6. Evidence of hate crime causation is not yet conclusive. However, there is some evidence within social psychology to suggest that perpetrators may be influenced by their perception that certain groups pose a threat to them. These threats can be divided into ‘realistic threats’ – such as perceived competition over jobs, housing and other resources, and physical harm to themselves or others – and ‘symbolic threats’ which are concerned with the threat posed to people’s values and social norms.


1. https://ucr.fbi.gov/hate-crime/2017/topic-pages/incidents-and-offenses

2. https://ucr.fbi.gov/hate-crime/2017s://ucr.fbi.gov/hate-crime/2017

3. https://www.equalityhumanrights.com/sites/default/files/research-report-102-causes-and-motivations-of-hate-crime.pdf

4. https://edition.cnn.com/2017/06/02/us/who-commits-hate-crimes/index.html

5. https://www.apa.org/advocacy/interpersonal-violence/hate-crimes



My teammate and I mocked up the following personas based on our findings from the literature review we conducted. These user personas helped us in guiding our design by understanding the goals and motivations of the users here (the Uber driver and the rider). Since we were not able to interview any Uber drivers in America nor any hate crime perpetrators, we solely relied on the findings and data from the literature review.

Empathy Mapping

We made use of empathy maps because as we really wanted to understand the sensory impact from a holistic perspective, derive key insights, understand our target personas better and get even more intimate with our audience. It helped us uncover what our personas see, think, say, feel (not observed, rather inferred) and do.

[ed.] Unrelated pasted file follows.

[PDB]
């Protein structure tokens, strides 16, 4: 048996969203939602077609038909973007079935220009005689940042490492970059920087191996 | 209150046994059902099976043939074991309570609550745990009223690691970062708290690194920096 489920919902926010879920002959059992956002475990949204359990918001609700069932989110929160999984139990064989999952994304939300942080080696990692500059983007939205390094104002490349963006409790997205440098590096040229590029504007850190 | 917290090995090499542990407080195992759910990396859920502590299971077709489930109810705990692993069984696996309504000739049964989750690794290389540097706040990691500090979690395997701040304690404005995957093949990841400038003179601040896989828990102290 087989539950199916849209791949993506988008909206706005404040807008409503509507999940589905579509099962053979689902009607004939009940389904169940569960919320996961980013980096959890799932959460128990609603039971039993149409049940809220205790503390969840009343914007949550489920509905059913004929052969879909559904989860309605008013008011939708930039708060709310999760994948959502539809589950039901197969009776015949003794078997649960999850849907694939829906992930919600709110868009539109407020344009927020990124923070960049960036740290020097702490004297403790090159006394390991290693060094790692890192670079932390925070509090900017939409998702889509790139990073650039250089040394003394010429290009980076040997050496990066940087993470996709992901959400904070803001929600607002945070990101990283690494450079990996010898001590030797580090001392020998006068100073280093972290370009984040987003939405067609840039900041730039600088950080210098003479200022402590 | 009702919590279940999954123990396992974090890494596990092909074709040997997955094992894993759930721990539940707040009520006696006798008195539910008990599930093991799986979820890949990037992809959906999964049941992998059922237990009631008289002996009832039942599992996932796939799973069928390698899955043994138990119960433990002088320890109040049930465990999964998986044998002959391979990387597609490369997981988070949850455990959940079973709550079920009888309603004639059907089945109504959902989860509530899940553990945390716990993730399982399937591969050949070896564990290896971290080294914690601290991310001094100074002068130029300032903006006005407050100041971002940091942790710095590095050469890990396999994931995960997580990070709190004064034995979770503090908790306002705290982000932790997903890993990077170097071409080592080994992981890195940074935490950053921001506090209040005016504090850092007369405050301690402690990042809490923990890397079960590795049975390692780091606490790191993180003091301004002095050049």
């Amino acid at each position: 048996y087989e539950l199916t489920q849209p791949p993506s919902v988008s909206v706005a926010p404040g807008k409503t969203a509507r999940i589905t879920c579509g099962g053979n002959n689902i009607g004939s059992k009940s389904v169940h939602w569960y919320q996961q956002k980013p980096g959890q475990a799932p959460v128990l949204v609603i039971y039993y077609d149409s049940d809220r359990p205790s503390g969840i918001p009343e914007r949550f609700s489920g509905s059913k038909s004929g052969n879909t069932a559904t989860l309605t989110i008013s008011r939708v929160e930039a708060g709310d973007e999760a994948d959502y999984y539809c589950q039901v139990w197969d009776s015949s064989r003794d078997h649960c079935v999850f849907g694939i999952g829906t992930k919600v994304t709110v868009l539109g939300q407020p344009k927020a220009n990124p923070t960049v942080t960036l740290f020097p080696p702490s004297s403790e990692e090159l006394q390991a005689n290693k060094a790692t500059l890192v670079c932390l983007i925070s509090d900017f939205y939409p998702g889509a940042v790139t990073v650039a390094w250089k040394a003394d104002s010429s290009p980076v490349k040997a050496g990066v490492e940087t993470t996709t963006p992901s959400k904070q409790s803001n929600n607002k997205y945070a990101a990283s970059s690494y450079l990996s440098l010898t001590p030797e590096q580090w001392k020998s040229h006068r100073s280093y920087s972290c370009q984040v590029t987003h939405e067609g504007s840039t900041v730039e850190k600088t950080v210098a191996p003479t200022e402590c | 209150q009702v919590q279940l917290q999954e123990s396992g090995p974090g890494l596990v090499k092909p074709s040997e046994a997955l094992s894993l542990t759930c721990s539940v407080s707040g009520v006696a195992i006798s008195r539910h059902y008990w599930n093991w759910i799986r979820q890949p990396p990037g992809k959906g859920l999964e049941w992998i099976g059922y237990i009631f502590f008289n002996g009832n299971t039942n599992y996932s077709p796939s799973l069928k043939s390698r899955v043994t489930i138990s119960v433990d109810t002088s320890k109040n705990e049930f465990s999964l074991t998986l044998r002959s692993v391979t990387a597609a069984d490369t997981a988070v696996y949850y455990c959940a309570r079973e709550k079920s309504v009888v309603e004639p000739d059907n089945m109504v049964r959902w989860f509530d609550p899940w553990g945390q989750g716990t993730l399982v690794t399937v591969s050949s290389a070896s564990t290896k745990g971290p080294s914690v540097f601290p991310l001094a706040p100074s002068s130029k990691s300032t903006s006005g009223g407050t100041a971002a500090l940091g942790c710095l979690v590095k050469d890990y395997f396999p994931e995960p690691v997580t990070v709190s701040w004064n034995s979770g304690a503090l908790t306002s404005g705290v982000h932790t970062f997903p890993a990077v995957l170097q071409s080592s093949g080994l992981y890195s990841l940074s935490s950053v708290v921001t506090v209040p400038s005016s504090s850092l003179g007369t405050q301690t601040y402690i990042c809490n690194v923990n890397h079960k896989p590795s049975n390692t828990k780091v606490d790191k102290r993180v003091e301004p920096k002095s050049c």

User Journeys

To further empathise with our user group and discover more opportunities during different phases of the driver journey, we made use of journey maps. Breaking down the driver journey into different steps, with each of them having their own needs, pains, feelings and opportunities pushed my teammate and I to think not only broadly but also deeply.

the opportunity area

chauffeurs: who represent an ethnic minority

need: a platform

insight: to share their unique story and culture


Paper Prototyping

Despite me not exhibiting exceptional skill with a pencil, the paper prototypes, served as a vital gateway for hashing out ideas quickly.


Stepping the prototypes up a notch, I mocked up wireframes from the initial sketches drawn.

Visual Designs

Uber Voices.

Negating controversies and amplifying empathy- one ride at a time.

Rider View (Pre Ride)

Informative modals before every ride remind the rider of rules to adhere to during the duration of the ride. Thus, reinforcing Uber’s core values and safety norms.

Driver View

(Pre Ride)

1) We humanised the experience by adding unique rider interests. These are displayed to the driver before and during the ride. The unique interests act to serve as ice breakers that facilitate conversation between rider and driver.